Brexit could have far-reaching consequences for the licensing of TV channels within the EU.
While having the potential to threaten the UK as a major industry hub, it could open up opportunities for other countries to take its place.
One of those countries is Estonia, and this was explained to Broadband TV News during a meeting with Tallinn-based Levira at IBC last week.
A recent report by Expert Media Partners (EMP) entitled Brexit and the UK Television Industry provides good background to the EU licensing system and the changes that could happen. Looking at the EU’s Country of Origin (COO) principle, which is enshrined in the Audio-Visual Media Services Directive (AVMSD) and creates a common area for broadcasters, it says that most experts and industry leaders now agree that Brexit will put the UK outside the AVMSD and threaten the country’s status as a major TV industry hub.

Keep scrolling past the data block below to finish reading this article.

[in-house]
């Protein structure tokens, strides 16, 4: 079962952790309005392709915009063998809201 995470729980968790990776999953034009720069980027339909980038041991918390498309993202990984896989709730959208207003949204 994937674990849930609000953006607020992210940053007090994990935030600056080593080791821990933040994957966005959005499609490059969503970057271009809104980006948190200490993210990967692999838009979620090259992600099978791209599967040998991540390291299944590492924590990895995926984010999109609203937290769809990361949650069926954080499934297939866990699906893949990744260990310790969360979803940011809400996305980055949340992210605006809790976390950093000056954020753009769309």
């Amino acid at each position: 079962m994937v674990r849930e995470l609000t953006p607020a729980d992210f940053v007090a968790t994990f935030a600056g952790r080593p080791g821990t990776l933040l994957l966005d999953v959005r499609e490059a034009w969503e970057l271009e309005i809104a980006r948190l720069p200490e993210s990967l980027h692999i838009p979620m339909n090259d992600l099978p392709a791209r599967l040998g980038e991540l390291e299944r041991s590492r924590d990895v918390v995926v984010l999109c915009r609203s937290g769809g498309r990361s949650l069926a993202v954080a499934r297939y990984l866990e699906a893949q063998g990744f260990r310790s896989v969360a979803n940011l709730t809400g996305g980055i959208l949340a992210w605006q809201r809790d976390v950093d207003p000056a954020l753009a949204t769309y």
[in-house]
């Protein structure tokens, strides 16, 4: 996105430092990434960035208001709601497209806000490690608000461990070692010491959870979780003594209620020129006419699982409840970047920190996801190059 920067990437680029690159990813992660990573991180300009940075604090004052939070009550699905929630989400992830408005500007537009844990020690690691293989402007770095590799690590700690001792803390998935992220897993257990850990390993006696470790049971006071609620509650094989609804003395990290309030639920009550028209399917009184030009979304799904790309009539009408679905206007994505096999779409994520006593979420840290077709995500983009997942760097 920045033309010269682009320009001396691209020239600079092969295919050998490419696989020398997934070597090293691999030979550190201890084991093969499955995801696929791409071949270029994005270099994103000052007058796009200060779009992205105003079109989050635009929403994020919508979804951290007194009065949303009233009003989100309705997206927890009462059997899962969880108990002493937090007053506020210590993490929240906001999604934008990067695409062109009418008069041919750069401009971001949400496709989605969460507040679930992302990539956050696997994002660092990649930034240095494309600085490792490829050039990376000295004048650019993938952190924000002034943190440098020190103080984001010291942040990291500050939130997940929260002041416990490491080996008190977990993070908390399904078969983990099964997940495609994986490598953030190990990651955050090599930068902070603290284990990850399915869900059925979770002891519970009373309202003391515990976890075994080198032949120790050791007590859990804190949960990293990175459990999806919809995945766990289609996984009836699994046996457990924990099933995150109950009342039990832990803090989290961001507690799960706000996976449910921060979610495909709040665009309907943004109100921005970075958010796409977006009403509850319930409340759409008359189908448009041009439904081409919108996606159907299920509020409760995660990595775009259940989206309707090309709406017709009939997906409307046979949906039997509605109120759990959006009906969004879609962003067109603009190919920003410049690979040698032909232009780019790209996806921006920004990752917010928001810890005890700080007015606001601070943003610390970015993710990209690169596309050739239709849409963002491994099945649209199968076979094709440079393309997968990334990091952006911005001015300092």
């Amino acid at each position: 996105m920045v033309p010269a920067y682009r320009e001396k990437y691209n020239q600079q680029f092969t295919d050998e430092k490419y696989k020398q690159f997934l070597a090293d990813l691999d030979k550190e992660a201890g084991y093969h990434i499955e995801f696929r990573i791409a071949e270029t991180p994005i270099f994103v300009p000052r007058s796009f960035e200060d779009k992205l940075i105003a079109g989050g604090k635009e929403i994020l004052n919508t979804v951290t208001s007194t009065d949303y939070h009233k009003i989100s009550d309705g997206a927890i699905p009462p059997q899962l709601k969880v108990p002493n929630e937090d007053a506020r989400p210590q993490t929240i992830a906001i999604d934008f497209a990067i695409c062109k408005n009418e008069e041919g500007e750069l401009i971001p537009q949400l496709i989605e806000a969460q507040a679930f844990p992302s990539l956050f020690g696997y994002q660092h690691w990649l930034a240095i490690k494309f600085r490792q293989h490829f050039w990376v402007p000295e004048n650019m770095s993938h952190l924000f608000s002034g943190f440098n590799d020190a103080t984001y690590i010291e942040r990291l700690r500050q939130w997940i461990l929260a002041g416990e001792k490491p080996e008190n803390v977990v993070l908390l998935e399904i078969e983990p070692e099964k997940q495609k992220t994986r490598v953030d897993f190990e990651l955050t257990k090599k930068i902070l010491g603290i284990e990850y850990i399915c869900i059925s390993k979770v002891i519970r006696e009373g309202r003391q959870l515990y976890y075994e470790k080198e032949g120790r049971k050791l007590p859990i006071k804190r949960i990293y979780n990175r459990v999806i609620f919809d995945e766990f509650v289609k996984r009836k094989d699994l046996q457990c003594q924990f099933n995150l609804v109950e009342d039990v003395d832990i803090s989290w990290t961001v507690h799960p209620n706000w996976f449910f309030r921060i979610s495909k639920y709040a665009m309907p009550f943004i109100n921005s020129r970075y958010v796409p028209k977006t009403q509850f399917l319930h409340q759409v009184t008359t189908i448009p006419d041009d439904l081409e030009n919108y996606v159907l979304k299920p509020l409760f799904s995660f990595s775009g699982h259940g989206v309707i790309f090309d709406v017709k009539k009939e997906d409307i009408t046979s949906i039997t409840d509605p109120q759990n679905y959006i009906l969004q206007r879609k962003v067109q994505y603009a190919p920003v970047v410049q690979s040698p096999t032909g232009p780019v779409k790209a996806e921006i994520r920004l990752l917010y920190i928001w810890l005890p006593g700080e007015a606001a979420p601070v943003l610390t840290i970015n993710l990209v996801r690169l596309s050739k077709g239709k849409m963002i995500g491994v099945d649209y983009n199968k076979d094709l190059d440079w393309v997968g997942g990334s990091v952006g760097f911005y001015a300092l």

The figures the report quotes are quite startling. There are currently over 4,600 TV channels established in the main EU markets, with the UK having the largest base for EU-licensed channels. Indeed, of the 1,400+ UK-licensed TV channels, 1,023 are exported to the rest of the EU and other countries.
The latter figure is almost nine times greater than second and third placed Germany (143) and the Czech Republic (141), closely followed by France (133) and the Netherlands (114).
Importantly, the report also says that the situation is more balanced in the VOD services sector, with the three largest players being based in three member states, namely the UK (Amazon Prime), Netherlands (Netflix) and Ireland (iTunes Store).
Furthermore, it makes clear that each market has a different set of regulations. For instance, in the Czech Republic they include a requirement for more than half of total broadcasting time to be allocated to European productions and at least 10% to European works produced by independent producers.
As for Estonia’s pitch, EMP has evaluated the prospects of different countries in offering licences and placed it in third place in terms of attractiveness, using a number of parameters, after the Netherlands and Ireland.
While the run-up to Brexit is far from smooth and the consequences for the UK’s TV industry are anything but clear, a small number of broadcasters are already taking matters into their own hands and seeking licences in other EU countries. Estonia could well become a surprise beneficiary of this process.